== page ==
It’s hard to remember now, but there was a brief moment, at the start of her career, when Whoopi Goldberg did something besides play Whoopi Goldberg. She created varied characters — impersonating a little girl, a ”surfer chick,” and others — and she shaped a one-woman performance that caught the eye of director Mike Nichols, who showcased Goldberg’s talent in a 1984 Broadway production that made her a star. She’s never looked back — and in her case, that’s been her crucial creative flaw. Once Goldberg became a star, and she saw that people laughed hard at her own natural ‘aren’t I a saucy gal attitude,’ she seemed to figure, why mess with what the masses like? It was easier just to be herself — or an image of herself, tough-talking, cold-staring, slow-burning, lapsing into the black slang of her generation (she’s 47) — to get quick, thin laughs. She’s brought a lot of people a lot of pleasure in dodgy film vehicles (my kids used to watch ”Sister Act” and ”Corrina, Corrina” over and over again on tape), but no one would accuse her of living up to her potential.
Which brings us to her new sitcom, Whoopi. In it, her character, Mavis Rae, is a one-R&B-hit wonder who now runs a frowsy Manhattan hotel. But as the title suggests, she’s really just Whoopi makin’ Whoopi. She sets the tone of the series immediately in the pilot when, puffing on a cigarette behind the check-in desk, she’s upbraided by a guest. ”You know, secondhand smoke kills,” he says. Whoopi snaps back, ”So do I, baby — walk on!” Soon we meet the hotel handyman, Nasim (Omid Djalili), an Iran-bred Persian whose shtick includes comments that play on recent foreign events (”I was trained by the Iranian militia to build a missile system” — pause — ”which we do not have!”) and apoplectic rage at being mistaken for an Arab. Other characters include Mavis’ brother, Courtney (Wren T. Brown), a meticulously well-spoken black man dating a younger white woman, Rita (Elizabeth Regen), whose salient trait is that she talks with an exaggeratedly ”street” tone in hip-hop slang (”Woman,” she says to Whoopi, ”you do represent!”).
Goldberg told reporters this summer that she wants the show to be ”kind of like Archie Bunker 2003,” by which I don’t think she meant she wants be perceived as a complacent bigot. Rather, I assume she intends to tell it like it is, honey. ”People [in America] don’t know the difference between Persians and Arabs,” she tells Nasim in the second episode, ”and frankly, they don’t care.” And Mavis has contempt for Rita’s use of ”axe” when she means ”ask,” and acts suitably repulsed when Rita asks Mavis if she thinks that Courtney ”love me hard.”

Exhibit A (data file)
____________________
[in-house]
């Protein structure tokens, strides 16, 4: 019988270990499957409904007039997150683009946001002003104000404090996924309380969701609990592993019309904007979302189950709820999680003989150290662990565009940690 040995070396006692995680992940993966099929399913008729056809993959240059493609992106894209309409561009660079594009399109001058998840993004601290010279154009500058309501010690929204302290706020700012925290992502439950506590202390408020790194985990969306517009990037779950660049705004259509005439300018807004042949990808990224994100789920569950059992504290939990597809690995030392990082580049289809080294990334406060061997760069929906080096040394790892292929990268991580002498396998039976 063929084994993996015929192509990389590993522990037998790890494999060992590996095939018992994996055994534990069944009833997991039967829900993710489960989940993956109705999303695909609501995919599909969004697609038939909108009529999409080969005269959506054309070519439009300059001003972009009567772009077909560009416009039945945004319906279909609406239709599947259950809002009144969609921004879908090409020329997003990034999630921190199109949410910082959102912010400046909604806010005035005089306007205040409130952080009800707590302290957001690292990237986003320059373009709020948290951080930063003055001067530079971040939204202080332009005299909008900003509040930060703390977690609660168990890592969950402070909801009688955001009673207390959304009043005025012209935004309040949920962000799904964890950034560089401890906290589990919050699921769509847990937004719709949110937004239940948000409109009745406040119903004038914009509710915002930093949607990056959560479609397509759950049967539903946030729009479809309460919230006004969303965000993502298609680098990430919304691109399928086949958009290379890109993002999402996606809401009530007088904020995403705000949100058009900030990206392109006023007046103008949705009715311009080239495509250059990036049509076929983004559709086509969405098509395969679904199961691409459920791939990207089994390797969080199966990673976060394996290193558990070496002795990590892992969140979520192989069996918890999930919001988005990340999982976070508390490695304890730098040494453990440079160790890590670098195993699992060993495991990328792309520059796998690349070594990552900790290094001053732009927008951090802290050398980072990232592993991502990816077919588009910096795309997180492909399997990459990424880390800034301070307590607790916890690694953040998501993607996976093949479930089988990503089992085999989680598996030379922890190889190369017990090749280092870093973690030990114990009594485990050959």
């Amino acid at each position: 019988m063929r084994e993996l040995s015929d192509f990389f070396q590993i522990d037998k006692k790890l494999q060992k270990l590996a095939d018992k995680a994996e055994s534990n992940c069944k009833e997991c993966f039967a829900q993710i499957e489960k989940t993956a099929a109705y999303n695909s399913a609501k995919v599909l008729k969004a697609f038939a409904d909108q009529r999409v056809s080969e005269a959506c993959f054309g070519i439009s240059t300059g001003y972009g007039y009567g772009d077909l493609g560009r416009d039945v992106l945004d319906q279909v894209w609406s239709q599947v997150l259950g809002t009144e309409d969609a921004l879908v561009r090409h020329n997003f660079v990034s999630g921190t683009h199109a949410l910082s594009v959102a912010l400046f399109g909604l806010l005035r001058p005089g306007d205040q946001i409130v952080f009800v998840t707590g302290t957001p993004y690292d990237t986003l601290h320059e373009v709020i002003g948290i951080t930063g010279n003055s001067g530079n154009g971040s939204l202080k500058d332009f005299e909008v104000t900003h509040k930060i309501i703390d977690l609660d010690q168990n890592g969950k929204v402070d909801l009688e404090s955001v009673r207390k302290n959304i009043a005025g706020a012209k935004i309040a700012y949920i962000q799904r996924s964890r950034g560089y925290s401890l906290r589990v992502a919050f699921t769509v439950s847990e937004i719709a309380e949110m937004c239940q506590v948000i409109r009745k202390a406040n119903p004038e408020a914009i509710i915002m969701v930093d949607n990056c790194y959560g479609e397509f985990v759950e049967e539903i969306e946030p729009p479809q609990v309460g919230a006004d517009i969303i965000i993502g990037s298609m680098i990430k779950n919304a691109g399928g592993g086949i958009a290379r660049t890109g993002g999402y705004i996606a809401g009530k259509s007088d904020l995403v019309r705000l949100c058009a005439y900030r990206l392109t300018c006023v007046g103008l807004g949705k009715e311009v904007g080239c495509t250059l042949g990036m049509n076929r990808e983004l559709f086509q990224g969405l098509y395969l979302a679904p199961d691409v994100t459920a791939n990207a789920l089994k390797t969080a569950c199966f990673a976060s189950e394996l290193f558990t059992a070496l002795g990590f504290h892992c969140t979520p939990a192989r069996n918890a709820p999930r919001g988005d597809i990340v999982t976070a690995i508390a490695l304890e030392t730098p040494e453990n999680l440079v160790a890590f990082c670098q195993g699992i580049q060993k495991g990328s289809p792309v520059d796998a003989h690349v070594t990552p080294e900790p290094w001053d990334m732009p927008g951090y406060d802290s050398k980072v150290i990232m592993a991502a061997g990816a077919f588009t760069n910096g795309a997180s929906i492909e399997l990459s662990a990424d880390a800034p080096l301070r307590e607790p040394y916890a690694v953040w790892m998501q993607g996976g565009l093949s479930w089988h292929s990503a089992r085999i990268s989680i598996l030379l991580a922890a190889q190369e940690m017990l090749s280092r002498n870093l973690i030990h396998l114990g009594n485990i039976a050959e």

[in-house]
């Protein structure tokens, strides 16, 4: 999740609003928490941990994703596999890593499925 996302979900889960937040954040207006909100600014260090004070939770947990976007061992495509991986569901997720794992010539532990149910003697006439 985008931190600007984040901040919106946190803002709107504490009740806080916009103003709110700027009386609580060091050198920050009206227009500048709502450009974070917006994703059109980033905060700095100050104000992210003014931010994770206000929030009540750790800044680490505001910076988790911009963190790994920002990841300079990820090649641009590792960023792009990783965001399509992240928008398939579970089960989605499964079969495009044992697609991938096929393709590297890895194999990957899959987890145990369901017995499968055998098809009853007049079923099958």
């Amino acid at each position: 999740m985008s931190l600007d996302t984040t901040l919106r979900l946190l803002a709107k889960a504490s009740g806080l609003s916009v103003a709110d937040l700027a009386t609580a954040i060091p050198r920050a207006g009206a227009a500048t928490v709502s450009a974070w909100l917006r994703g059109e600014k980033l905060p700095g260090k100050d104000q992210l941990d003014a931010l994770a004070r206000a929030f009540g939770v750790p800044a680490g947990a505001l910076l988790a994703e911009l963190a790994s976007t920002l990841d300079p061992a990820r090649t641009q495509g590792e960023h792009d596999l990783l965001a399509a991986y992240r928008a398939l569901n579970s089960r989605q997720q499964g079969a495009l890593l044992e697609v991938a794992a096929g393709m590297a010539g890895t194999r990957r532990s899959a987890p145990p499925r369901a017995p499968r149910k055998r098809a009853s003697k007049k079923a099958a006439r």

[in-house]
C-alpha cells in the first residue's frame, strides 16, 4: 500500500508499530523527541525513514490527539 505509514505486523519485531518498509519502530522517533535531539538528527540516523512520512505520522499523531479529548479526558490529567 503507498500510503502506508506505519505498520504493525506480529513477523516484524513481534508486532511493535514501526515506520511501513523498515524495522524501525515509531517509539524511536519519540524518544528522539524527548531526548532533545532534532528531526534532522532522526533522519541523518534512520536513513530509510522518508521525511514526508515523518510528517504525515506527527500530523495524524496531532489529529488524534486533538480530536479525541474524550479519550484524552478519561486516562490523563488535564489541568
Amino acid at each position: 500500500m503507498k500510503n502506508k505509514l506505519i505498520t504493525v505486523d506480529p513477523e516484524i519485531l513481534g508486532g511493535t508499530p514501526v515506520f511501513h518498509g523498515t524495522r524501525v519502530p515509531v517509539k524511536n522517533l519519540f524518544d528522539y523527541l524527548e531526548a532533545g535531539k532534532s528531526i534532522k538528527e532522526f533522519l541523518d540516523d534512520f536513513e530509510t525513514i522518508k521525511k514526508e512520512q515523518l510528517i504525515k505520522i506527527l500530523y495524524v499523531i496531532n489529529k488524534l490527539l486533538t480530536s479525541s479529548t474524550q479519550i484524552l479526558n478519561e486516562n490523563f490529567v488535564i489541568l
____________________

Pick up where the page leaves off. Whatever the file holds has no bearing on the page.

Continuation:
Terrorism, racism, smoking in enclosed spaces — wouldn’t it be interesting if a television show sidled up to these subjects and offered critiques of them that would also be funny? Sorry, you’re going to have to watch ABC’s Homeland Security drama, ”Threat Matrix,” for that — and there, the critiques are knee-jerk gung ho and the laughs are unintentional. The best that can be said about Goldberg-as-social-observer is that she’s slightly funnier than Bill Maher: She manages to avoid his soapbox smugness only because her commentary comes packaged with costars who do their best to give thuddingly blunt lines some sharp comic timing.
”Whoopi” was created by ”That ’70s Show” executive producers Bonnie and Terry Turner. They and Goldberg think that educated black people using slang incorrectly is a stitch (lawyer Courtney threatens a tough black kid by saying that he’ll ”burst a cap up in here”), and they exploit the sad fact, to judge from the popularity of recent movies like ”Bringing Down the House,” that audiences love the spectacle of white people trying too hard to ”be black.” Goldberg positions her own character as a middle-aged fuddy-duddy — Mavis refers to ”that hippety-hoppity music” — and her show comes off both jaded and dated. About the only promising note is that the Turners and Goldberg recently recruited Larry Wilmore, the immensely talented producer behind both ”The Bernie Mac Show” and ”The PJs”; maybe he can bring some more nuance and timely relevance to the subjects Whoopi wants to muck around in. As it is, Goldberg has settled for what she has for far too long: posing as an obstreperous rebel when she’s really just a Hollywood square.